Green Buildings in California

I like taking data that is thrown up on a map in a completely ad-hoc format and freeing it into an actually usable format. In this case, I recently saw the new State of California's Green Building Directory (via geospatial reddit).

What is particularly funny about this project is its use of the term "GIS Technologies" to describe a very archaic map with stand-up pins. A GoogleMap is not GIS. The original site does allow users to search by specific attributes, but not really in a dynamic way.

The map is created by directly building markers up in Javascript. Assumedly the back-end is powered by a database, and it would have been nice of them to share out an actual listing of the underlying data. This is a perfect example of the study .gov web sites should focus on RSS, XML—not redesigns.

California Green Buildings Database

So instead I just created a KML version that uses Extended Data to call out the various attributes on the features such as LEED rating and number of buildings. You can see my own mashup and grab the KML file.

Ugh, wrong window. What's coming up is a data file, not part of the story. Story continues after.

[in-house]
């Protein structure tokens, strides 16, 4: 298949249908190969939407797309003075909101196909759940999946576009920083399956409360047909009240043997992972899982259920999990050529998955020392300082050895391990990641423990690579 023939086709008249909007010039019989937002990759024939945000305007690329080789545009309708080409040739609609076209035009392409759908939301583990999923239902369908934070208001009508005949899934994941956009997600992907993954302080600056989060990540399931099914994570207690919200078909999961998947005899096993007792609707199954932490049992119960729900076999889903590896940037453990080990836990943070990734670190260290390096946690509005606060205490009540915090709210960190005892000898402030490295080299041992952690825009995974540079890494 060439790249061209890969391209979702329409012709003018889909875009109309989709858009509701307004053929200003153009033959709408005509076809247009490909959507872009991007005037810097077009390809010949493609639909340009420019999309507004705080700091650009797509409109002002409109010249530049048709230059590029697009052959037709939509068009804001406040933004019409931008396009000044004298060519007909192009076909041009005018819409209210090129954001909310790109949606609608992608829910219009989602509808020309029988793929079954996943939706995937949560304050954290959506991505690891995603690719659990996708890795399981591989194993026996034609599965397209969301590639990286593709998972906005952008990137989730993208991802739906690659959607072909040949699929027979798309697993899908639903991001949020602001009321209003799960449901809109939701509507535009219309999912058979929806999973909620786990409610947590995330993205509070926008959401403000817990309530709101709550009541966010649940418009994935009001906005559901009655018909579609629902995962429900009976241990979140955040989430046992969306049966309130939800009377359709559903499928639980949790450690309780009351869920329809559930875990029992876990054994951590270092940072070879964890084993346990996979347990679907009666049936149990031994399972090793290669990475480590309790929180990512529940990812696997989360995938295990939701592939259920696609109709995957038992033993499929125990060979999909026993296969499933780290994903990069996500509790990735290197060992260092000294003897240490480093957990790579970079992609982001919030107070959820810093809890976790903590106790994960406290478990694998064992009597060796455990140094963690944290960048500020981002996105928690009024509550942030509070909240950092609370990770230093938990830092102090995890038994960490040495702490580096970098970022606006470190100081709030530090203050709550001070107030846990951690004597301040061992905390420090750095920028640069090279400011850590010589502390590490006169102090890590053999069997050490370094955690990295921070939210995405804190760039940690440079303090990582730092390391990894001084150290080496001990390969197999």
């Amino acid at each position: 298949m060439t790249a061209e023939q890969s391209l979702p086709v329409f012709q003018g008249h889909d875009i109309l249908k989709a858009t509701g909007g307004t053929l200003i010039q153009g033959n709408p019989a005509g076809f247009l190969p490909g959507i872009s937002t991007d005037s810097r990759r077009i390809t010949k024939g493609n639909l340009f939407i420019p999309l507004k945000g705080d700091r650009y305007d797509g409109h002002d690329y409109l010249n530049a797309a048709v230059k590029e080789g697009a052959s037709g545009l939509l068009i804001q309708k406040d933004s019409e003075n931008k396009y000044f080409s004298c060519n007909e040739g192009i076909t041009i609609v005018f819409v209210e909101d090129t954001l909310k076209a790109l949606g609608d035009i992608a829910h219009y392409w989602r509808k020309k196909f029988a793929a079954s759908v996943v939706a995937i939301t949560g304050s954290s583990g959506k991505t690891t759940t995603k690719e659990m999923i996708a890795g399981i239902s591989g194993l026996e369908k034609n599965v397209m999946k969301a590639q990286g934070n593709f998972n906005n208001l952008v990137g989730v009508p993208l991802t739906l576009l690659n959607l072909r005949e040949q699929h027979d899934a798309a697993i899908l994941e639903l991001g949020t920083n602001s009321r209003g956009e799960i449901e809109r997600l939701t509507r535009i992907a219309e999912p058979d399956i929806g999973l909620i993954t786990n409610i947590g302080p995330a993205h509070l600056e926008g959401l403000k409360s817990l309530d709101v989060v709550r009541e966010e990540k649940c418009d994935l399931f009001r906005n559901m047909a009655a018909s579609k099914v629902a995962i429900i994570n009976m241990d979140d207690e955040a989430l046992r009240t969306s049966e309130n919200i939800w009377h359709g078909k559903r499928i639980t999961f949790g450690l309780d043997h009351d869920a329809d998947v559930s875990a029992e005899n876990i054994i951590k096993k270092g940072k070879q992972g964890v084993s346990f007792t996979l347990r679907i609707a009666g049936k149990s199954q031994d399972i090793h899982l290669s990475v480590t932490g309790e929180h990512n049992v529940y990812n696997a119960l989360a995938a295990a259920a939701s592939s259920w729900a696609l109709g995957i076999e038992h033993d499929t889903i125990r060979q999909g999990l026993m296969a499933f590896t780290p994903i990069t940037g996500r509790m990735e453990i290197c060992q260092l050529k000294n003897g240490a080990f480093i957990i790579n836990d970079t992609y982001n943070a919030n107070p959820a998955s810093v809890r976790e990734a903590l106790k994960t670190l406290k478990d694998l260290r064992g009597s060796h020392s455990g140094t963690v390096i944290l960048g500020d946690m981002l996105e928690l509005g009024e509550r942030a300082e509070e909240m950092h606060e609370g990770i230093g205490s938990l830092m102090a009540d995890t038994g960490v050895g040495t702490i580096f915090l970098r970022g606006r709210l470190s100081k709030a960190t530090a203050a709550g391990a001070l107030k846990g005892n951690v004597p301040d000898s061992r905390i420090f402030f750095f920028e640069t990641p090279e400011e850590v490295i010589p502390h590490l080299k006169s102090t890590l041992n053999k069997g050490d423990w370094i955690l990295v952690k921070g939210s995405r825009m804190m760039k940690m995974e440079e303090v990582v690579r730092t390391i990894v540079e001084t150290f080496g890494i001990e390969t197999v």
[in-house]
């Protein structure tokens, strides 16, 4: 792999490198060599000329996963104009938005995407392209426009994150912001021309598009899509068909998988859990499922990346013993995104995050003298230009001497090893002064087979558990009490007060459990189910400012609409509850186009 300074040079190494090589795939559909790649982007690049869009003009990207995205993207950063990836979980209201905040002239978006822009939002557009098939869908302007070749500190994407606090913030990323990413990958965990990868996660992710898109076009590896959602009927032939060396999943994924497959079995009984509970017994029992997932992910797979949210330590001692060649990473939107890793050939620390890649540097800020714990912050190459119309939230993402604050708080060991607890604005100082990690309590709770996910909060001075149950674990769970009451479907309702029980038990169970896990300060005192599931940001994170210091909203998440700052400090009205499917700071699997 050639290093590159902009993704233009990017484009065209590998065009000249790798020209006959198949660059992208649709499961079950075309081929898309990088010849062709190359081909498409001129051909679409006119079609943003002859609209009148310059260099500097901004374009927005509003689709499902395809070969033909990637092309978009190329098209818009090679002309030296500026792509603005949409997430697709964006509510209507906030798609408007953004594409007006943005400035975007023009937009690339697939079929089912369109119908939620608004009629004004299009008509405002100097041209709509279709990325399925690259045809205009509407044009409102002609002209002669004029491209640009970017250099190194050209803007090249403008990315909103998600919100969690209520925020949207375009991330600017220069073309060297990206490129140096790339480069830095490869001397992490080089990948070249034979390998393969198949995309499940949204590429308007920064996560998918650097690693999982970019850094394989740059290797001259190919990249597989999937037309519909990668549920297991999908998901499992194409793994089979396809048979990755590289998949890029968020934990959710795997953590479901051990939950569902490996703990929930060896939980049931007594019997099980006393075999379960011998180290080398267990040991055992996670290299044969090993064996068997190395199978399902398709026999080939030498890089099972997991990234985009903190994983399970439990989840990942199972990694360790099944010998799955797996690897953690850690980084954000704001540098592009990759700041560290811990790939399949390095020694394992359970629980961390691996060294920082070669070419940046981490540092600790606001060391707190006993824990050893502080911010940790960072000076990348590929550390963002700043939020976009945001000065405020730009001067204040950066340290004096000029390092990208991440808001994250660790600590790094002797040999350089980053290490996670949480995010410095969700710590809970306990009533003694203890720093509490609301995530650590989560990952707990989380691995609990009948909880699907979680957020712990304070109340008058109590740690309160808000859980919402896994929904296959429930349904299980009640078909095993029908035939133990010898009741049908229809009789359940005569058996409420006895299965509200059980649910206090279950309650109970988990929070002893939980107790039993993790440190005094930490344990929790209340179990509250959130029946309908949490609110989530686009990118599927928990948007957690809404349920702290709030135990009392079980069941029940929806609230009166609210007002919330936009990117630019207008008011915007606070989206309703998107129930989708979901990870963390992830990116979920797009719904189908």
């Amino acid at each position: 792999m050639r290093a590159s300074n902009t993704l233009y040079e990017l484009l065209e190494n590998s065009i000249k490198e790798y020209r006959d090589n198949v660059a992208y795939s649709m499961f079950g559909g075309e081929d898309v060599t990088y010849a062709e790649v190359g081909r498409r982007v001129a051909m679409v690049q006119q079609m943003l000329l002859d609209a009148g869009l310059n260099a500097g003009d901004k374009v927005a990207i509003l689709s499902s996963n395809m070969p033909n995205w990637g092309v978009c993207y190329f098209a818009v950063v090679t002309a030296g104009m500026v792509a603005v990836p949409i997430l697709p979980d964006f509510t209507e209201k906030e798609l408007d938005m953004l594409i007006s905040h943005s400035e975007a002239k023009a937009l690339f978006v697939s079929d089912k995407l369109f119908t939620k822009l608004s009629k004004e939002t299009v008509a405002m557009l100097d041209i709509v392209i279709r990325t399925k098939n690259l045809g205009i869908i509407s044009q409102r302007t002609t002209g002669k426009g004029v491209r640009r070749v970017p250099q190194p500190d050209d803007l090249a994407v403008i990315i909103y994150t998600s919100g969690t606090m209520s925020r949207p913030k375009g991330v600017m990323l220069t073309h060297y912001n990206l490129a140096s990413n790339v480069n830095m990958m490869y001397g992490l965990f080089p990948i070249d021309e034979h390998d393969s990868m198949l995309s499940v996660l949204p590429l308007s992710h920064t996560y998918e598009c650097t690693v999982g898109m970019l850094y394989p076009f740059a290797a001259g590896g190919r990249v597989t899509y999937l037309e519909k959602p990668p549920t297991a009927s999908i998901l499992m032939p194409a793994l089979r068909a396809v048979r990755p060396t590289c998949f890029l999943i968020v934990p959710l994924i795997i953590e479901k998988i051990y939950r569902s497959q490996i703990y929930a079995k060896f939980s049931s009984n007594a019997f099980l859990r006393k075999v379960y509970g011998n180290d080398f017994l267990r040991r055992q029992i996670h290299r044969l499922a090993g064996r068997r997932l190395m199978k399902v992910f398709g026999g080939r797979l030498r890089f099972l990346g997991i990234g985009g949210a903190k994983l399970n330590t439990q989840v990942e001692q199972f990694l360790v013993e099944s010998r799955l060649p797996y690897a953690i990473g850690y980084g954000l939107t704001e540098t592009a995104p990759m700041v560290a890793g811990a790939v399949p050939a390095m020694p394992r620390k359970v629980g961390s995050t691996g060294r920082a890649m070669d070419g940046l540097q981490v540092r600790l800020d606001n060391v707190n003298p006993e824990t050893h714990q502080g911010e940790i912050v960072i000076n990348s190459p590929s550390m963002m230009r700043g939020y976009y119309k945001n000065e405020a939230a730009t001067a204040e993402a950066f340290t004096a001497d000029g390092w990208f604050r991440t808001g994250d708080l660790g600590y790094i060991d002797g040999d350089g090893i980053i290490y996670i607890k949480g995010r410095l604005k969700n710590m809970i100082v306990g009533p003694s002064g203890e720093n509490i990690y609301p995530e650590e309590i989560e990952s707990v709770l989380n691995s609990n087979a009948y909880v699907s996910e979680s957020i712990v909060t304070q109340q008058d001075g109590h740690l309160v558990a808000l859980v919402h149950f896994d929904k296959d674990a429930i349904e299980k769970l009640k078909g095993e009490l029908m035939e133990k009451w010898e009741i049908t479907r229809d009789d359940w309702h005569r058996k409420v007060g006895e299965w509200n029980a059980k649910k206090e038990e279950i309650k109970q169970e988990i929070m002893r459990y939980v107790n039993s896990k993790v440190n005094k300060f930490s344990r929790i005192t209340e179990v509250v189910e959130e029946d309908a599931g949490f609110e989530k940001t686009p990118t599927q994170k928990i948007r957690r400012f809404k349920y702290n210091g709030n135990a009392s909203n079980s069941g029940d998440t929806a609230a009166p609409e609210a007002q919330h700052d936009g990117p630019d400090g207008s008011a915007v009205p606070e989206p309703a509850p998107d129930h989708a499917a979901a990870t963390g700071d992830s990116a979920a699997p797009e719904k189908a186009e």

As I said before, this map I made isn't "GIS". But consider I spent about 5 minutes with the original Javascript and a bunch of RegExps to create the KML. It's up to you to make something useful with it.

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About the Author

Andrew Turner is an advocate of open standards and open data. He is actively involved in many organizations developing and supporting open standards, including OpenStreetMap, Open Geospatial Consortium, Open Web Foundation, OSGeo, and the World Wide Web Consortium. He co-founded CrisisCommons, a community of volunteers that, in coordination with government agencies and disaster response groups, build technology tools to help people in need during and after a crisis such as an earthquake, tsunami, tornado, hurricane, flood, or wildfire.